Council opposes Duke's plan to close public streets for private parking lots | Durham County | Indy Week

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Council opposes Duke's plan to close public streets for private parking lots


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Duke University's plans to permanently close two public streets to accommodate a $50 million development project faced an icy reception among neighborhood groups and Durham officials at Monday night's City Council meeting. Duke officials want to convert Maxwell Avenue and Sumter Street near East Campus into private parking lots restricted to students and faculty. And a site plan mock-up, which was presented for the first time on Monday, called for several "security gates" that would block public access to the streets and building.

"We believe this is a reaching out to that community," said Duke Vice President for Campus Services Kemel Dawkins.

Dawkins argued that the project would bring 650 faculty and students "closer to Brightleaf," the near west side shopping district, and would encourage them to "mingle freely during the day." However, from midnight until 6 a.m., a gate would block anyone from walking or biking through the area. And except for Duke students and faculty, and neighbors who apply for and receive key cards, no one could drive through the area at any time.

Duke "is perceived by citizens as a fortress, and we're trying to get rid of that fortress mentality in the U.S.," said Councilwoman Cora-Cole McFadden.

"Duke is as well," Dawkins said, to snickers in the gallery.

Dawkins claimed that the streets were "mostly used by members of Duke" and were "largely dirt and gravel roads" that would relieve the City of Durham from maintenance and utility work. However, several community members attested that they used the streets often—particularly in emergencies, and when trains block all other routes in the area.

"We live in a city, and that city needs to be meshed with Duke," said Duke graduate student Richard Twigg, who opposes the street closing.

North Carolina law requires that closing a street, or alley, should be "not contrary to the public interest."

Asked by council members if Duke would open the gates to cars during the day, Dawkins said it would "compromise the safety of the parking lots."

"I can't buy that," Councilman Eugene Brown said. "This is not the way Duke has done business."

Area resident Mary F. Roberts Holt drew a rousing ovation when she approached the podium to tell Mayor Bill Bell to "think about" what Duke was proposing. “I was born and raised right where that power plant is, and now you’re telling me that you’re going to put up gates so I can’t drive down there?”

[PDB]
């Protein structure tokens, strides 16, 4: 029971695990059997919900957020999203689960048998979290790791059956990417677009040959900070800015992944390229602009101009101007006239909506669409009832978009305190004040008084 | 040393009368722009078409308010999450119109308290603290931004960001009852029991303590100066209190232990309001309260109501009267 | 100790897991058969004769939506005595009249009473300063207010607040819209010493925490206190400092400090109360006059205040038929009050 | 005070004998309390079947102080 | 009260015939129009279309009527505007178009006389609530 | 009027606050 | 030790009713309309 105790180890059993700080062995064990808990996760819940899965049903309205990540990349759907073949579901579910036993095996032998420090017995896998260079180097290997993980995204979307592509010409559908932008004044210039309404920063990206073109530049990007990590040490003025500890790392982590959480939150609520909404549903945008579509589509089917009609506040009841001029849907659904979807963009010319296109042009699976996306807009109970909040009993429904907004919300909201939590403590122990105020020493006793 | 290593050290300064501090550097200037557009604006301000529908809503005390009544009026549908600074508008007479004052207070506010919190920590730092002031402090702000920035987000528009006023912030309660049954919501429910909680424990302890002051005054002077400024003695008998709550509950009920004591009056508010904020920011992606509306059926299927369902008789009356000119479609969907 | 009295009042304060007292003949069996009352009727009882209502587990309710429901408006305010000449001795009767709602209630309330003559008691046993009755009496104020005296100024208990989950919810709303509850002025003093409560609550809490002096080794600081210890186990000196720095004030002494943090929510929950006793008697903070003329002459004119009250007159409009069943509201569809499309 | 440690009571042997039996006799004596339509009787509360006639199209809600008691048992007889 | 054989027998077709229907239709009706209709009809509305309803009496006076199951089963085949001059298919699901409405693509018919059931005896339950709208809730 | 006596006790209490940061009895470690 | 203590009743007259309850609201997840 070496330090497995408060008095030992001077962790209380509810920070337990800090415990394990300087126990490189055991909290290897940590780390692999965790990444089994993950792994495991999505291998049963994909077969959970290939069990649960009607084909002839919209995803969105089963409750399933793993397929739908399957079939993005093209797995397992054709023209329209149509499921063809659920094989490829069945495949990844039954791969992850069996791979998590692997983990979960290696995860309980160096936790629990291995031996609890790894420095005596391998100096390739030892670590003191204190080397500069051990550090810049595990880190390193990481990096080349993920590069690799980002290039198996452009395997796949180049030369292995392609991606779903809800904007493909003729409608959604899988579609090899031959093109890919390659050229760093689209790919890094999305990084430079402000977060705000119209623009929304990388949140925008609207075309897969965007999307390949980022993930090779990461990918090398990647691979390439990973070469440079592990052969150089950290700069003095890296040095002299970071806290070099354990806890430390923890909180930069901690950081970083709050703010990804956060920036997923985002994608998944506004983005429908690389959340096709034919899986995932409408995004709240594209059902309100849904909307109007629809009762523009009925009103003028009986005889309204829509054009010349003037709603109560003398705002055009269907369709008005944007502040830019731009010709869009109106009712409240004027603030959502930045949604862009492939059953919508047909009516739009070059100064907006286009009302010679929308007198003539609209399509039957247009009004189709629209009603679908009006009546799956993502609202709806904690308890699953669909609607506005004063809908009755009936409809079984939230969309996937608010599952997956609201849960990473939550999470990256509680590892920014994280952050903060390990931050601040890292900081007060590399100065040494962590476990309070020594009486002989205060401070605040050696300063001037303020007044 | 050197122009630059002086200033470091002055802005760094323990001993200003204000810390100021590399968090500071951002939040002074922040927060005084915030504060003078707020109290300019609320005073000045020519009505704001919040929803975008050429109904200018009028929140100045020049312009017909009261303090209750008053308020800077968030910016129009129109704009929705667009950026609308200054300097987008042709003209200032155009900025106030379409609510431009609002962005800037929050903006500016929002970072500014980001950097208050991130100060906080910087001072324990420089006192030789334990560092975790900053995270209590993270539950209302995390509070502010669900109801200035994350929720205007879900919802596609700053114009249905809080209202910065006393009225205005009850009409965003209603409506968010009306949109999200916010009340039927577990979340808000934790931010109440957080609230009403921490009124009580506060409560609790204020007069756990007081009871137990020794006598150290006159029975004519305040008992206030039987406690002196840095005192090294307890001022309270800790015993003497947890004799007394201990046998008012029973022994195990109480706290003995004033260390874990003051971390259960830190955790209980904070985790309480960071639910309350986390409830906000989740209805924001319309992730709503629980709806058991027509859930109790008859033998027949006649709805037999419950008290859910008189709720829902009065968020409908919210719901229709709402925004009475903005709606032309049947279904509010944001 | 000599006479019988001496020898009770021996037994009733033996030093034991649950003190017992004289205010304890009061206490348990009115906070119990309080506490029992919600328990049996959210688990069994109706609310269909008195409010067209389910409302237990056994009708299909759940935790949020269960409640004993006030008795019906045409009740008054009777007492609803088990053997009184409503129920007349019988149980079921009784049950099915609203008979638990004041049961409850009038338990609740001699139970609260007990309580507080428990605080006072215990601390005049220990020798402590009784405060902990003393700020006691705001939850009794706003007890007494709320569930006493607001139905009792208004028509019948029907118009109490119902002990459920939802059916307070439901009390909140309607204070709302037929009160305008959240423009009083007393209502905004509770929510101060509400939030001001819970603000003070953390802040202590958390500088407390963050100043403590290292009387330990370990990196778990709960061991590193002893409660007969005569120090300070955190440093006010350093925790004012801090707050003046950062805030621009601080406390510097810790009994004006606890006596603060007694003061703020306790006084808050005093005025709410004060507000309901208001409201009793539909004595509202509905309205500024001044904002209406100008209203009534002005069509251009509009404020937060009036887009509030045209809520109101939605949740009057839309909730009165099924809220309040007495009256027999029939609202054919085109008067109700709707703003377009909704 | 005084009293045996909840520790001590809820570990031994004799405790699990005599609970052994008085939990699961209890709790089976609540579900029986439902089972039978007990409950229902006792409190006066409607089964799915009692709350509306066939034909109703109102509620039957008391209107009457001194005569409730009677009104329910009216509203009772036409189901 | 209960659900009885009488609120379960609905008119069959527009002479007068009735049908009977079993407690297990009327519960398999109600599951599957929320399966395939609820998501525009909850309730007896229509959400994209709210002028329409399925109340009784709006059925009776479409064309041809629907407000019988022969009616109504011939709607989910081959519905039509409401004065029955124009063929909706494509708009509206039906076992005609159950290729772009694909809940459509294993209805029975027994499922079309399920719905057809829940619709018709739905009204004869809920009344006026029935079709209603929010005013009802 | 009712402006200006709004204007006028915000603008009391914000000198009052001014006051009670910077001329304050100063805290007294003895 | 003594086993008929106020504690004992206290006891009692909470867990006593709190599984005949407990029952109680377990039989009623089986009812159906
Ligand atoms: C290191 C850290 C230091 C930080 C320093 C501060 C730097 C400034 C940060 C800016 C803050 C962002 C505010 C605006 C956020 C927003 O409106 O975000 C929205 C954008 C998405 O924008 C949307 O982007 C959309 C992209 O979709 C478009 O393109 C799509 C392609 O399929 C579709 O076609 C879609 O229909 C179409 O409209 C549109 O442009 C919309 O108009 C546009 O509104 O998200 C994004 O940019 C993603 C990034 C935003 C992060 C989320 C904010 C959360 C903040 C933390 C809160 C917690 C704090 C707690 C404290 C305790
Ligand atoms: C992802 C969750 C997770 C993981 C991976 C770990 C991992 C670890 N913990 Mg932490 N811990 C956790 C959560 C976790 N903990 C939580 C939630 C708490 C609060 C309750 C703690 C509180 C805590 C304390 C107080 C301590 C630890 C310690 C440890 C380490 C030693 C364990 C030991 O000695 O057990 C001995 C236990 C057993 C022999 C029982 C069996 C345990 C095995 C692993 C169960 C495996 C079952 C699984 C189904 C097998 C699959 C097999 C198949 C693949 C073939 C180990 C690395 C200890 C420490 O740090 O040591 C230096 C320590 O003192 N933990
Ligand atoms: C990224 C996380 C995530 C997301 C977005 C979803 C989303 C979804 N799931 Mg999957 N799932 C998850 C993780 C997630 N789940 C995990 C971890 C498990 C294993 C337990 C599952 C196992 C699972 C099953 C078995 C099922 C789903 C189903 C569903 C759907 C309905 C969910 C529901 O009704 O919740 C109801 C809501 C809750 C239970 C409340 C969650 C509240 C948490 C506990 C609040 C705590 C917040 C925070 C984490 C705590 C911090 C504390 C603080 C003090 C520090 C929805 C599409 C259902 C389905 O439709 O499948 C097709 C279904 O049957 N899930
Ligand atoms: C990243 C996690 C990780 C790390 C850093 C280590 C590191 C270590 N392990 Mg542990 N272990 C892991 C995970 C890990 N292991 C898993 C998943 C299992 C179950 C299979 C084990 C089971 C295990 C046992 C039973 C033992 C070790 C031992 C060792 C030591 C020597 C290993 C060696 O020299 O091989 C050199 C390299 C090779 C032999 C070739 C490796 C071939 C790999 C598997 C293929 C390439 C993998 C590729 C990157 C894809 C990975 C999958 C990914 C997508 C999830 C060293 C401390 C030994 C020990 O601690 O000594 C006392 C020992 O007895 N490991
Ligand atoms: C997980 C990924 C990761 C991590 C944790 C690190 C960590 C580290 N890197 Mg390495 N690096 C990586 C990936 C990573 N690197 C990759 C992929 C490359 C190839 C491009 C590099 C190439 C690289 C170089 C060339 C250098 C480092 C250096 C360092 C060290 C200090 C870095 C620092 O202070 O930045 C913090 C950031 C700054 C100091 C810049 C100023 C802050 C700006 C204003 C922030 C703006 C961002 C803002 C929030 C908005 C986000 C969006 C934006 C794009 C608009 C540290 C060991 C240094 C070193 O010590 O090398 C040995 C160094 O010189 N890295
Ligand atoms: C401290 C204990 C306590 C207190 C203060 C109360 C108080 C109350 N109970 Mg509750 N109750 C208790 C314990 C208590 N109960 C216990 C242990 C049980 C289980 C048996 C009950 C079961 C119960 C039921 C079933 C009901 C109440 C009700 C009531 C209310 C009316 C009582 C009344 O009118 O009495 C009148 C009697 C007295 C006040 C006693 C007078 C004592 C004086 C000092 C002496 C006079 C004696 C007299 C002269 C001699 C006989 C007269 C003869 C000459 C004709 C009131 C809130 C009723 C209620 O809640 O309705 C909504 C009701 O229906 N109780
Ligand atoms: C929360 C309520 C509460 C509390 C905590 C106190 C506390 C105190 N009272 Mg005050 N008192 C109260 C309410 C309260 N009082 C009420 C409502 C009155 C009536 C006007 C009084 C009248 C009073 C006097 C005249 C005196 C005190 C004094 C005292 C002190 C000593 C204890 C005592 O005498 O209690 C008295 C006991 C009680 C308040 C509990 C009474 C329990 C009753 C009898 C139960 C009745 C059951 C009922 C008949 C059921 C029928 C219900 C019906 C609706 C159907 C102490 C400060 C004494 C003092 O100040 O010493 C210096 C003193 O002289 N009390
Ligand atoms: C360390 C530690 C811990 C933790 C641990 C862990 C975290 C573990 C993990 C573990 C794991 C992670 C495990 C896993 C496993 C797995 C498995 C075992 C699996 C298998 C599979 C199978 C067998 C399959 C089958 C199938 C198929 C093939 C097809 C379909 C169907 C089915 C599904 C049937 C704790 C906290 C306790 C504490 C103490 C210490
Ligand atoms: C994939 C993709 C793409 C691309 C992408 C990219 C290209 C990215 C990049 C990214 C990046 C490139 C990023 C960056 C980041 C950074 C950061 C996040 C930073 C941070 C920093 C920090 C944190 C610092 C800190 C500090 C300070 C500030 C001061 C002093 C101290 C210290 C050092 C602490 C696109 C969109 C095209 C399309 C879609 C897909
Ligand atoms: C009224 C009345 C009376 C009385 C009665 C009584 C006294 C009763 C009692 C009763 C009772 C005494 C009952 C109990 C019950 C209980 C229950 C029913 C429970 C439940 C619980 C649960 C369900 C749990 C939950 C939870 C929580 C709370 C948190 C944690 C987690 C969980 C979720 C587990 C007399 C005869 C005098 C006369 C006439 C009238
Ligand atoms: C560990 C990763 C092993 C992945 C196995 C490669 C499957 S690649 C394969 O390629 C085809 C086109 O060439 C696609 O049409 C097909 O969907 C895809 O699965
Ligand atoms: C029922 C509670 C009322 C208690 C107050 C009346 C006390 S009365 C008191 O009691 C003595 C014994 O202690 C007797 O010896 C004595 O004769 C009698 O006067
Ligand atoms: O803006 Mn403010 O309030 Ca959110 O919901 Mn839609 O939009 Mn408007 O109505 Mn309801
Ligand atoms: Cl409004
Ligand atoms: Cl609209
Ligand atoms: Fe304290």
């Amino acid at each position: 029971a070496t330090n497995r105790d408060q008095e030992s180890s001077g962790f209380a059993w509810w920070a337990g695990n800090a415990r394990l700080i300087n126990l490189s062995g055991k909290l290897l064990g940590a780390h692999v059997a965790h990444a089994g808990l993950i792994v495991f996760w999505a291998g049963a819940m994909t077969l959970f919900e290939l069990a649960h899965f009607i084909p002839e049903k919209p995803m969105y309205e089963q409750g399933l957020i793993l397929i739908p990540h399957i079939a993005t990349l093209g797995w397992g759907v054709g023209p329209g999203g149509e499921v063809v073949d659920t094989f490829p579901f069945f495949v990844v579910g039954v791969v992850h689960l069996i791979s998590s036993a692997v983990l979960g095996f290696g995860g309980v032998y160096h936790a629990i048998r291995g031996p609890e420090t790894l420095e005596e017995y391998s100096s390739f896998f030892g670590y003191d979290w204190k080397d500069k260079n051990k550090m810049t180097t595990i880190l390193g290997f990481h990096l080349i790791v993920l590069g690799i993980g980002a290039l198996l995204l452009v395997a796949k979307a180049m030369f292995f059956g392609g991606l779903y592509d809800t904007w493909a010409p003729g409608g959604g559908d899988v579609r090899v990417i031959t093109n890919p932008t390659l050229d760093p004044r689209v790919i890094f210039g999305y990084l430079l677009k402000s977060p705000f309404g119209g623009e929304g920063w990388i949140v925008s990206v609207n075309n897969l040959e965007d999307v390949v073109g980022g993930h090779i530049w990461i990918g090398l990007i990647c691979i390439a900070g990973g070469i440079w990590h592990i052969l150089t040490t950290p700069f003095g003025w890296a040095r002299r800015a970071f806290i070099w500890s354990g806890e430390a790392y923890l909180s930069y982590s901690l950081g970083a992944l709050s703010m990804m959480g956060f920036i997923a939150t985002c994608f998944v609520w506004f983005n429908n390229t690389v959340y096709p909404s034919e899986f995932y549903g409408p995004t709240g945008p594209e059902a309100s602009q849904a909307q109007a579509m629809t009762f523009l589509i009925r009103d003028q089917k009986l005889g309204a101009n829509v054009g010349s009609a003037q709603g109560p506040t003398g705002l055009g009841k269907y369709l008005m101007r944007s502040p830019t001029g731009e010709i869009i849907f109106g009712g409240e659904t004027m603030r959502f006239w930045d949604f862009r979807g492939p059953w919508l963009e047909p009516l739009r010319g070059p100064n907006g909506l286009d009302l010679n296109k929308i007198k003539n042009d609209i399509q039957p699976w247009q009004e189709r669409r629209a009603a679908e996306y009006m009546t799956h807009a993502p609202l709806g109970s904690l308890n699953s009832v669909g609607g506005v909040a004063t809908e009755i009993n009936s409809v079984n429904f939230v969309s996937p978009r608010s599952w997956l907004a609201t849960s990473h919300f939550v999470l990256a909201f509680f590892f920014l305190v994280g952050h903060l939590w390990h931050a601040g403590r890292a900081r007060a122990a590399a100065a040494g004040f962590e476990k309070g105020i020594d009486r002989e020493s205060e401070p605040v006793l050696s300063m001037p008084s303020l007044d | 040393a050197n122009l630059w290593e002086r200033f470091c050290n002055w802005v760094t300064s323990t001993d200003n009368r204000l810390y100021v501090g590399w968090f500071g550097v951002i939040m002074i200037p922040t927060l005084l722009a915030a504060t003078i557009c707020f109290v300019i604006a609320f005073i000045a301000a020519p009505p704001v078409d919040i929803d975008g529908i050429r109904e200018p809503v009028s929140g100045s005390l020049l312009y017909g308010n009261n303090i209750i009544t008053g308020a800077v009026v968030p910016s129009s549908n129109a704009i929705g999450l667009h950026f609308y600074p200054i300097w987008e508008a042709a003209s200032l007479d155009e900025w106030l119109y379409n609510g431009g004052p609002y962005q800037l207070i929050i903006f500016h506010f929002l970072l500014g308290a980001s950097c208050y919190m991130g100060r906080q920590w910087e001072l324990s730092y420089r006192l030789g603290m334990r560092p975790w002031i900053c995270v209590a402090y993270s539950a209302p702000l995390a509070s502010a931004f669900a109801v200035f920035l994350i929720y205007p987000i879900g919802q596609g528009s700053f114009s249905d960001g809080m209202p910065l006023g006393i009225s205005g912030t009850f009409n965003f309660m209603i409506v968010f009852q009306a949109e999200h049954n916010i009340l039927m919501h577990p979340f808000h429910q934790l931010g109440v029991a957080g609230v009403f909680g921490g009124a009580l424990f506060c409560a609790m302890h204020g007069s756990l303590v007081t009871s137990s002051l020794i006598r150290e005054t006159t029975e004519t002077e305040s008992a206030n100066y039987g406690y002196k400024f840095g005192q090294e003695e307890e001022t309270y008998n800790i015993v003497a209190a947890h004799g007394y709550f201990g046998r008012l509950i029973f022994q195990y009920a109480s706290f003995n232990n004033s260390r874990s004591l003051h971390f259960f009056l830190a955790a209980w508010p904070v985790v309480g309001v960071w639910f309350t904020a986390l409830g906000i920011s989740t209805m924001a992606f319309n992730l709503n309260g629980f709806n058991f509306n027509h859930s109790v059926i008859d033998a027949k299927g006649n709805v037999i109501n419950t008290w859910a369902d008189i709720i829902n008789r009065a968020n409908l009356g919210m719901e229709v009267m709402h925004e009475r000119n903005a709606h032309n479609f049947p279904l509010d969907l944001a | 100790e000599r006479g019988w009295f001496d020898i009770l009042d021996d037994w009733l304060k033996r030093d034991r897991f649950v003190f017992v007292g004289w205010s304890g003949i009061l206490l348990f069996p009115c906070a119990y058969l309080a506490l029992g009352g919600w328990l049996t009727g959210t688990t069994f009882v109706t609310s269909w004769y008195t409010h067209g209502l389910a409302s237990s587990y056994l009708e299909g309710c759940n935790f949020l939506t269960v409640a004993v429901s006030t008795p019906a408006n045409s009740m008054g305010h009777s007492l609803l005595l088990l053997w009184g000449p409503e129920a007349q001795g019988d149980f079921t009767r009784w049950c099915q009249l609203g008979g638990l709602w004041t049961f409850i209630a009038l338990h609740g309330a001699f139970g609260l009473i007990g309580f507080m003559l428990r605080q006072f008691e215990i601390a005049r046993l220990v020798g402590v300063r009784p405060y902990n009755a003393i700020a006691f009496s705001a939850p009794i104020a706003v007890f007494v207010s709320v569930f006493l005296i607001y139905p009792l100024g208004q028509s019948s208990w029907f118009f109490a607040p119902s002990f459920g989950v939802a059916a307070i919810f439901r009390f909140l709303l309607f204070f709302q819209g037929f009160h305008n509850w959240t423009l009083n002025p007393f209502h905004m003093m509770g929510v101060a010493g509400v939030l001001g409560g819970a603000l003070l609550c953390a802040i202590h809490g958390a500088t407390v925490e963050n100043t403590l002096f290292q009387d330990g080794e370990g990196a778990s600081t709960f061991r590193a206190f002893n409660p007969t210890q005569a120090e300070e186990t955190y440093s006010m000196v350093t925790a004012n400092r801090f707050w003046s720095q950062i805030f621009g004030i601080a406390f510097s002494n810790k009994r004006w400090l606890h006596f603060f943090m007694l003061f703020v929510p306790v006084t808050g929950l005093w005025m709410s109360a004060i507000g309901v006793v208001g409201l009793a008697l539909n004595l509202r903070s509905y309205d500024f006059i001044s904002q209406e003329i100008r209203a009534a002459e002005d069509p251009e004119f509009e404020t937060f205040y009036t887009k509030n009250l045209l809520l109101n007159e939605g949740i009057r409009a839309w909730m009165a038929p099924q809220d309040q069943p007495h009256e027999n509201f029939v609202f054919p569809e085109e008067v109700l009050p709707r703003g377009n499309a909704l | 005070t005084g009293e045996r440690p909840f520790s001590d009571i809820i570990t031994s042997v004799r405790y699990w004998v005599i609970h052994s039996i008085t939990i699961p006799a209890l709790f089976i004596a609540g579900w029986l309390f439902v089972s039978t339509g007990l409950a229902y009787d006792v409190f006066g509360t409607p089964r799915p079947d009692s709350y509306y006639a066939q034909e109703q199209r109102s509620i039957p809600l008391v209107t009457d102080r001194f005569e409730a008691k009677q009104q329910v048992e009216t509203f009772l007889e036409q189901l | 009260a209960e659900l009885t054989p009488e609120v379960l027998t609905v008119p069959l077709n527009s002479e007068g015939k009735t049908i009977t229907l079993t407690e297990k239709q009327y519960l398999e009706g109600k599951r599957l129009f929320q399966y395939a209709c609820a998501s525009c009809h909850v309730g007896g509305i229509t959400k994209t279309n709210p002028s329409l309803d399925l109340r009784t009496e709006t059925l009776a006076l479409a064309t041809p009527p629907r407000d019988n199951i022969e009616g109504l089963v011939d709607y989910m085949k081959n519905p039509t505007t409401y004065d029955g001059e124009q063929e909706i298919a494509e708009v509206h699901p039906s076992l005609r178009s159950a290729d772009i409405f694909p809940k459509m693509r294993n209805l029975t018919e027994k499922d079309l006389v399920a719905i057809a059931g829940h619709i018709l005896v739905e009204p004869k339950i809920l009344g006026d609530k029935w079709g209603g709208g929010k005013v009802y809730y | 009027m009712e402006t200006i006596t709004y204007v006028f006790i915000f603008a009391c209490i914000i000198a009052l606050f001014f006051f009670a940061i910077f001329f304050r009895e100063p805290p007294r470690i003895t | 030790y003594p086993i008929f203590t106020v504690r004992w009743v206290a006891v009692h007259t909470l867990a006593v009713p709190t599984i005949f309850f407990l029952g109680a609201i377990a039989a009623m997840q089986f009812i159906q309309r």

Bell said that restricting Duke to erect gates only at parking lots—and not streets—seemed to be the only solution.

City Council voted to delay a vote two meeting cycles. Previously, it had set Monday as a deadline for deciding on the street closing. Council members considered a conditional approval, based on the hours of gate operation, but City-County Planning Director Steve Medlin said that Duke had not yet submitted a site plan, nor had it performed a traffic study—standard practice for street closings—despite the city's request.

"You can't commit to the hours of opening [the street], with a street closing," Medlin said, noting that the city would set a precedent surrendering its legal authority over all streets.

"Get it in writing," advised Old West Durham Neighborhood Association President John Schelp, who said he felt misled by Duke. "This is about building connections between Duke and Durham, not putting up more walls and gates."

Also on Monday, Council unanimously voted to keep its current municipal election system, effectively voting down a proposal that would have eliminated the runoff vote in favor of a non-partisan plurality election. Durham County Board of Elections Director Mike Ashe proposed the change, saying that it would save Durham $170,000 per election cycle.

And, lip-balm wearers rejoice! Burt's Bees, the supplier of natural personal products, will keep "Durham, NC" printed on its beeswax lip gloss and Mama Bee belly butter containers. That's because the City of Durham has agreed to pay the company roughly $140,000 in exchange for relocating to the American Tobacco Campus and creating at least 51 new jobs over the next three years.

Downtown Durham Inc. President Bill Kalkhof, who told City Council that he's been "working on this deal for several months now," said that Durham was in competition with Wake County for a new Burt's Bees headquarters, and that having the company downtown will aide "recruitment efforts" for other businesses in the future.


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